Counting the Days

Today I wanted to post an introduction to how the Bahá’í calendar, or the Badí’ calendar as it is more correctly called, fixes some problems with the most commonly used Gregorian calendar. To that end, this is mainly going to be about the Gregorian calendar.

For brevity, I am keeping this post limited to the sub-division of time down to a 24 hour period.

We all have calendars, we use them to plan and to understand things in context. In modern society they let us know whether it is a day on which we have to go to work, they help us to plan activities, they tell us how many years it is since our birth or our wedding, they tell us when we will get paid and when we have to make payments, and they help us to place limits on activities and assess how well we are progressing with them. These are a few of the main uses of a calendar.

Historically, ancient man was probably not so concerned about a lot of these things, but it would not have been long before certain important cycles of nature became apparent, most notably the seasons. There were hot periods and cold periods, good times to plant food and good times to pick the food, it was useful for humankind to know when these were. In some places there were other clues such as river levels which also changed with the seasons, in other places they worked out that the sun’s position in the sky could determine the seasons and they built structures such as Stonehenge to guide them.

A Nileometer, in Cairo, determined the time of year by the depth of Nile water flooding this chamber.

Humans wanted to be able to measure time in units shorter than seasons but longer than days. And the first method of measuring this was the waxing and waning of the moon. Every 29 or 30 days a new moon would appear, and part way through that cycle a full moon would appear.  Very ancient calendars would simply count the moons, but the system was not ideal for agriculture as the lunar cycles did not line up properly with the seasons.

The Gregorian calendar we have today is the final result of many attempts to make months, based on the length of moon cycles, align with seasons. Although its roots may be from significantly earlier, much of what the Gregorian calendar looks like began with the calendar proposed by the first King of the Romans, Romulus, in  about 753 BC. It was the earlier civilizations of the Sumerians and Babylonians who had a love for the number 60, which filtered down into our timekeeping and navigational systems of today, but the Romans were more affectionate for the number 10 (or X in Roman numerals).  They introduced a calendar with 10 months,  the first four (Martius, Aprilis, Maius, Junius) were named after Roman Gods, the rest (Quintilis, Sextilis, September, October, November, December) were named after their numerical position on the calendar.  The months were each alotted either 30 or 31 days, and there was a period of 61 days after December which were considered unlucky days and did not get names. At this time there were 8 days of the week on the calendar, labelled A to H, with one of them being designated a market day in each town. This system lasted about 40 years until the second Roman King, Numa, added two more months, Januarius and Februarius after December, changed all the 30 day months to be 29 days, so the months were either 31 days or 29 days long, and introduced a new intercalary month called Mercedonious to be added when required. The Romans didn’t count their days from the start of the month, the first day of the month was called the Kalends of the month, which means the day of the new moon,  and is where we get our word Calendar from. Near the middle of the month was a day called Ides and the 9th day before Ides was called Nones. Days were counted backwards from the next Kalends, Ides or Nones, whichever was soonest. The 13th of November would have been the Ides of November on the Roman calendar, in a 30 day November, 25th November would have been the 7th (VII) day before the Kalends of December (the day of the Kalends itself being included).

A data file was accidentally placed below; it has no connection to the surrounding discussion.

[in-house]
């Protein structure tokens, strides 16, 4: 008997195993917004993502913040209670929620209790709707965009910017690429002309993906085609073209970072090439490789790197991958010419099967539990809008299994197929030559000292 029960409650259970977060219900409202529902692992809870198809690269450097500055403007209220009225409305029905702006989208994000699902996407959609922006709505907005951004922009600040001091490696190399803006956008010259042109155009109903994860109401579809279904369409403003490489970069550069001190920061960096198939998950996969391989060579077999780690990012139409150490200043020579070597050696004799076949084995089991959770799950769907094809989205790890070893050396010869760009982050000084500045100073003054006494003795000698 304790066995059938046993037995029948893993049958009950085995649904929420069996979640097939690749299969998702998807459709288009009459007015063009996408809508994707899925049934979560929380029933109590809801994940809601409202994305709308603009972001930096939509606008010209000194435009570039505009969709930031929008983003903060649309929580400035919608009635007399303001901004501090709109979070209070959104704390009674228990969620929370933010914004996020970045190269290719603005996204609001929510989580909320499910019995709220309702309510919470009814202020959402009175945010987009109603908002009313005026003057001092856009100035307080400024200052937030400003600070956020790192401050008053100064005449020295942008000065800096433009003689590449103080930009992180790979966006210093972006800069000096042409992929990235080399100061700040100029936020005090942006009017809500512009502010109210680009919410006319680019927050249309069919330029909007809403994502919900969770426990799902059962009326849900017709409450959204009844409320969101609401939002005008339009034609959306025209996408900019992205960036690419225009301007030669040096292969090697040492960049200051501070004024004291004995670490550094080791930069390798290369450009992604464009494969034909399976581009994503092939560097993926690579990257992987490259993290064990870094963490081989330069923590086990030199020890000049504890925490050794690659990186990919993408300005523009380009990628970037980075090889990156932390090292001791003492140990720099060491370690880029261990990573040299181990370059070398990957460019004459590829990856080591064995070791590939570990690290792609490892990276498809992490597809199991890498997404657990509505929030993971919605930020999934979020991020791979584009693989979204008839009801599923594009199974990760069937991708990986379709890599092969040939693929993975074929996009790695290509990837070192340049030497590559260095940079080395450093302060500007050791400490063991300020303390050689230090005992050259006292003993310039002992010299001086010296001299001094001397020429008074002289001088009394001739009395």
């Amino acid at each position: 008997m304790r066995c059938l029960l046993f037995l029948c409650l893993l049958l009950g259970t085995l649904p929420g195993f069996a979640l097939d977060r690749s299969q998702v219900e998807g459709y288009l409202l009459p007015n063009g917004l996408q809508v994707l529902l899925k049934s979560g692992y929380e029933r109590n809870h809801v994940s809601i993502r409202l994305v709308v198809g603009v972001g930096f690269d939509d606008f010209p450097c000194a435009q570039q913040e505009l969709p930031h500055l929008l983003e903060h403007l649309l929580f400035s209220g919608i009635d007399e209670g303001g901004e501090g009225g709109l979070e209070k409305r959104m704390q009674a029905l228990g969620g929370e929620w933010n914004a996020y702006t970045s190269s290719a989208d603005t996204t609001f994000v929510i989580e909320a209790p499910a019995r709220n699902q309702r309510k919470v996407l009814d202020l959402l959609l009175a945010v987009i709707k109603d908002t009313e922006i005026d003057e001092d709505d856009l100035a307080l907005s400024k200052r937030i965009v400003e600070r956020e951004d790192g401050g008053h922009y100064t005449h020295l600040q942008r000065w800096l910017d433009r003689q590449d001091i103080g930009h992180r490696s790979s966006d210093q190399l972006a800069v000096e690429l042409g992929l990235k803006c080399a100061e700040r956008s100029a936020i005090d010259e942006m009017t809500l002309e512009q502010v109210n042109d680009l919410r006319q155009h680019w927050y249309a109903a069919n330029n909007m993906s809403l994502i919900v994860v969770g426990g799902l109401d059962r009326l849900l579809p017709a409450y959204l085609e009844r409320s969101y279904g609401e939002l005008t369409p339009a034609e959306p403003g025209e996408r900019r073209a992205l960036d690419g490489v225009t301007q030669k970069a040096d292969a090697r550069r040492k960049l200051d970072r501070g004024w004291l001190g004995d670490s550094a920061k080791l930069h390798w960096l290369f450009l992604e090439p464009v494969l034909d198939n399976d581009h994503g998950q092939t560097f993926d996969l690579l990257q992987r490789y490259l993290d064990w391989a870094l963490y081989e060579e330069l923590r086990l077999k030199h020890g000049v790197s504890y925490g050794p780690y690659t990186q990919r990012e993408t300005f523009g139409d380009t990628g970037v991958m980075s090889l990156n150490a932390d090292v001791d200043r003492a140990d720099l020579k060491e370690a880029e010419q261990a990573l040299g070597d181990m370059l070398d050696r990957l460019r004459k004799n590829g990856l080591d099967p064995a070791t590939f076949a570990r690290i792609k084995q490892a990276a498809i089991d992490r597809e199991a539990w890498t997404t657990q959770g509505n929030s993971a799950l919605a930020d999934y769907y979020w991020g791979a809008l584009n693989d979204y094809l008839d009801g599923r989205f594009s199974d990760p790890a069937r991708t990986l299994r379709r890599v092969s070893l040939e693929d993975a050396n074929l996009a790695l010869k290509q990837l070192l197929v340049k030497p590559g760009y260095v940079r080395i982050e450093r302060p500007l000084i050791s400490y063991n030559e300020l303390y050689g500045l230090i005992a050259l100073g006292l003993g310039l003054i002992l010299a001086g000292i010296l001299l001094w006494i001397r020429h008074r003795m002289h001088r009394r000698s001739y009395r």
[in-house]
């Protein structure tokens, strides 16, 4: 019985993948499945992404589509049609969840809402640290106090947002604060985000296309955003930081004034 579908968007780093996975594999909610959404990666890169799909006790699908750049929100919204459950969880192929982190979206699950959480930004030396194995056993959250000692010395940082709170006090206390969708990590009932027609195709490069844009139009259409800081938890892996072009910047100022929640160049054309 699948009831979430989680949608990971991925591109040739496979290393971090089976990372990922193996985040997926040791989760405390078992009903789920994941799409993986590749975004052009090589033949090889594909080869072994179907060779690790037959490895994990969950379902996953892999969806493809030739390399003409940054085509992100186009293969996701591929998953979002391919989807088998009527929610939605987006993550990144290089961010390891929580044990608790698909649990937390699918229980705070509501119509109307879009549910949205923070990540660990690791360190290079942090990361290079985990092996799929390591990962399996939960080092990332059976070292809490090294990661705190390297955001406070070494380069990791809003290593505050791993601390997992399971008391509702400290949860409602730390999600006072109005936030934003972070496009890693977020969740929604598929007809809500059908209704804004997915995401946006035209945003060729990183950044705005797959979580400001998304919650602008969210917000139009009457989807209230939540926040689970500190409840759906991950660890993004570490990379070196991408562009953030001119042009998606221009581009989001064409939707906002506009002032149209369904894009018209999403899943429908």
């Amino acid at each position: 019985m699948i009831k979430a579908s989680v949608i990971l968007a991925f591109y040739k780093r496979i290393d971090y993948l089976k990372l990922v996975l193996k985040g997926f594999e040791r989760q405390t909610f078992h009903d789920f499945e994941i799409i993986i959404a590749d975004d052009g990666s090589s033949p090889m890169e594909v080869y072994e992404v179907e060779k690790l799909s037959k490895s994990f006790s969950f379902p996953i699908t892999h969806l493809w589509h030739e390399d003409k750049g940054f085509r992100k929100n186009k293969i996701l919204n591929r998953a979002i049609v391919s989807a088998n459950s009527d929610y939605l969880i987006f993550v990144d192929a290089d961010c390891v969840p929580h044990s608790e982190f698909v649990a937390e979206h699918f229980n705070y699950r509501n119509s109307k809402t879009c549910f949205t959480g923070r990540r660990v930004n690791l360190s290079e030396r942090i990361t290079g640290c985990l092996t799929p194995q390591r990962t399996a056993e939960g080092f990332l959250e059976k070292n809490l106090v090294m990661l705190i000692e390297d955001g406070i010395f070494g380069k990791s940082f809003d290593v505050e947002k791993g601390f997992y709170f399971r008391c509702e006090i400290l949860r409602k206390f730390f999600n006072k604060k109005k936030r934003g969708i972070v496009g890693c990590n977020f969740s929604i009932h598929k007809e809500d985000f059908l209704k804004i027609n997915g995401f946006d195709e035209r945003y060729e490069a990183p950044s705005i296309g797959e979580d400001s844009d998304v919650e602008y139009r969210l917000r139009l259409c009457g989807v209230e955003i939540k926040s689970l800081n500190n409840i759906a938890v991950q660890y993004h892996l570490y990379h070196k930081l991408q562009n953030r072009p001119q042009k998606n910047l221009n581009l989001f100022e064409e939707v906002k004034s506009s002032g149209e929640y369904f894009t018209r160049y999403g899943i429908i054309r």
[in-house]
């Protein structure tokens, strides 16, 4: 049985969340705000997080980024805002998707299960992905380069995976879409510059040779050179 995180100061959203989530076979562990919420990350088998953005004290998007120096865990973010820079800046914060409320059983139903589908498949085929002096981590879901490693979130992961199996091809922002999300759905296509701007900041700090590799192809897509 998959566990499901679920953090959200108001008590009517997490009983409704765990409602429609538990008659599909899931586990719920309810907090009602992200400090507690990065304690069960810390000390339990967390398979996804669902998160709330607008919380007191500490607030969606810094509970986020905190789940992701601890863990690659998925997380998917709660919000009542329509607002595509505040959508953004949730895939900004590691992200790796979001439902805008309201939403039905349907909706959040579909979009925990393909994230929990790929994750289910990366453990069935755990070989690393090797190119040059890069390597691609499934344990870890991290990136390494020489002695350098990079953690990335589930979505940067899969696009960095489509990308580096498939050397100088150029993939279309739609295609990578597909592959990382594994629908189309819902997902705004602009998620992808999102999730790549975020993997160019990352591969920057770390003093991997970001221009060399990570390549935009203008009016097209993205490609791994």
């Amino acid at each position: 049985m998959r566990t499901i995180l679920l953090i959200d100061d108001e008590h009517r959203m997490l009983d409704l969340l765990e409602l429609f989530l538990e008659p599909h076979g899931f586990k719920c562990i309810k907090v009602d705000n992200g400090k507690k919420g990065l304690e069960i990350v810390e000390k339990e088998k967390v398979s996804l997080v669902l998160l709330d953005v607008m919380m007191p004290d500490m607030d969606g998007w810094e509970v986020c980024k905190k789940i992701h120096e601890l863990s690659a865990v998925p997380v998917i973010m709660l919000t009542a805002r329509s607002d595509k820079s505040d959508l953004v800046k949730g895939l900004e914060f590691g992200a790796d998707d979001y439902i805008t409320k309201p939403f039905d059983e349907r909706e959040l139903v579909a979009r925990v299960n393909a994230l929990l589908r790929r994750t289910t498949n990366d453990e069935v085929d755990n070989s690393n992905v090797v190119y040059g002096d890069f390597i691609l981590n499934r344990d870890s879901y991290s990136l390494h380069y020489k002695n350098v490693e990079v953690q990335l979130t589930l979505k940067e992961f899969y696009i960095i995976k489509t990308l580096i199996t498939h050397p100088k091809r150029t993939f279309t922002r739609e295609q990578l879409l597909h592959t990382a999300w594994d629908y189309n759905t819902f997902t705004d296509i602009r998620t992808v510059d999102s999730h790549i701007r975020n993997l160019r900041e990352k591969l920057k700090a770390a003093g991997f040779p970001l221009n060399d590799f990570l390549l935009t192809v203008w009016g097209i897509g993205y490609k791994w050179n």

This is how the calendar remained for more than 6 centuries, and although it had been designed with the “as required” month of Mercedonious to compensate for the difference between the duration of the 12 months (365 days) and the solar year, the implementation of this month was left in the hands of those in power, and the system was abused to prolong or shorten years for political purposes.